Sawn-off shotgun and revolver among NHS worker's secret firearms stash found by police after he reported a burglary at his own home

An NHS worker's secret stash of prohibited firearms was uncovered when he called police to report a burglary at his home.

Monday, 5th November 2018, 1:45 pm
Updated Tuesday, 6th November 2018, 4:47 am
Newcastle Crown Court

Officers recovered a sawn-off shotgun and a .38 Enfield revolver when they went to William Connolly's house in Jarrow after a break-in in January.

The 61-year-old, who has never been in trouble before, confessed he had bought the illegal firearms around 15-years before and was a regular attender at military fairs.

Connolly could now face a mandatory five-year minimum jail term after he pleaded guilty to two offences of possession of a prohibited firearm.

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Prosecutor Jonathan Devlin told Newcastle Crown Cour that Connolly had acted out of "naivety" and there was no suggestion he had any sinister motive for having the illegal firearms.

But Mr Devlin added: "Both of the weapons were still in working order and the ammunition required for them is in widespread production.

"Clearly, had they fallen into the wrong hands, there would be a realistic threat of danger to the public.

"The weapons were discovered only after, the prosecution accept, the burglary was reported to the police, by the defendant.

"One can only imagine what would have happened had the sawn-off shotgun been found by the burglars and disappeared into the criminal community."

Mr Devlin said the prosecution accept there was "no risk" of Connolly using the weapons, which have not been linked to any crimes or criminals, or even taking them out of the house.

He added: "He knew they were active, they had not been deactivated.

"He was able to describe the process of deactivation. He said the weapons had never left his home, he never spoke to anyone about them and he had never used them.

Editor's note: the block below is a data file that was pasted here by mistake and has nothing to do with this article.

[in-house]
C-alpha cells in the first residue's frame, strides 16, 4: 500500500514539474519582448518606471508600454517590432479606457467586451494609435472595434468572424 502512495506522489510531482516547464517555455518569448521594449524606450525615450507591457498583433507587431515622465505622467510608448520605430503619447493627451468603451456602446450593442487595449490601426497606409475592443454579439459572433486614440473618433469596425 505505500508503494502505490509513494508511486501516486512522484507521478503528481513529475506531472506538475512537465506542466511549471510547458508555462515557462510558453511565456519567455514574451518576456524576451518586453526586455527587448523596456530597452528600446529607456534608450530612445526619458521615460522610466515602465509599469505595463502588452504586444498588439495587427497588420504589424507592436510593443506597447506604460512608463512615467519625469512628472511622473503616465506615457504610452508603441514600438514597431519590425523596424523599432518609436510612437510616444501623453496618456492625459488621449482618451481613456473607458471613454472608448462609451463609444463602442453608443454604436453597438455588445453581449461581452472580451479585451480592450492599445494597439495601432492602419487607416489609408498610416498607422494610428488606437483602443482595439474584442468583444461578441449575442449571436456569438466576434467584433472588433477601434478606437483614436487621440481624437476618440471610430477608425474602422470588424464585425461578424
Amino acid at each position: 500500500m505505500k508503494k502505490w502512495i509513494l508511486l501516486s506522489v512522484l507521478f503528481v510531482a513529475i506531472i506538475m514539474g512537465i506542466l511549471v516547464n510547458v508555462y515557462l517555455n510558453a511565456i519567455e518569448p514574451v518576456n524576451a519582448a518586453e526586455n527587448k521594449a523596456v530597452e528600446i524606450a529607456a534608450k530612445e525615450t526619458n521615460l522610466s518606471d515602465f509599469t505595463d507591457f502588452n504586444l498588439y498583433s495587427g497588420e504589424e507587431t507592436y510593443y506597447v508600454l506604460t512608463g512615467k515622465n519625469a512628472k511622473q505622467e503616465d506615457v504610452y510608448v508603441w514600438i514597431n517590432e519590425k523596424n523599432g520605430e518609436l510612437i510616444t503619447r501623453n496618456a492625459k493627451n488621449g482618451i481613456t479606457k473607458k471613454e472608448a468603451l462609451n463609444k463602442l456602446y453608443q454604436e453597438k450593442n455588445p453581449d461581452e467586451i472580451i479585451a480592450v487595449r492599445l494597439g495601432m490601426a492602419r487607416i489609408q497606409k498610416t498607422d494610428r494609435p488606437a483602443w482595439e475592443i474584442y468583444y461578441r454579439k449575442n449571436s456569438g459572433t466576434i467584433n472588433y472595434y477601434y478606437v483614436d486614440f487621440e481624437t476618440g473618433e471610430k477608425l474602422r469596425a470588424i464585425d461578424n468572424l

"He said in both cases, the ammunition had come with them."

Gavin Doig, defending, said Connolly is a "law-abiding citizen" who has been employed for a number of years by the NHS.

Mr Doig said: "This is an unusual case. Possession of these weapons is a serious offence.

"Any home, I accept, is vulnerable to burglary. It is impossible to say the risk of these weapons falling into the wrong hands was zero. Any home could be burgled, as the defendant's was.

"The chance of the weapons falling into the wrong hands was small."

Connolly, of Hadrian Road, Jarrow, will be sentenced on Friday and has been allowed bail in the meantime.

Judge Tim Gittins told him: "Ordinarily, even on a guilty plea, these offences may attract a mandatory minimum sentence."

Judge Gittins said the sentence was adjourned to he could "look carefully again" at the sentencing authorities, alongside defence team written arguments that the case may be "exceptional" and that the five-year term could be avoided.

The judge warned Connolly: "By granting you bail I am not giving you any indication of what the ultimate sentence will be.

"All options will be open to the court."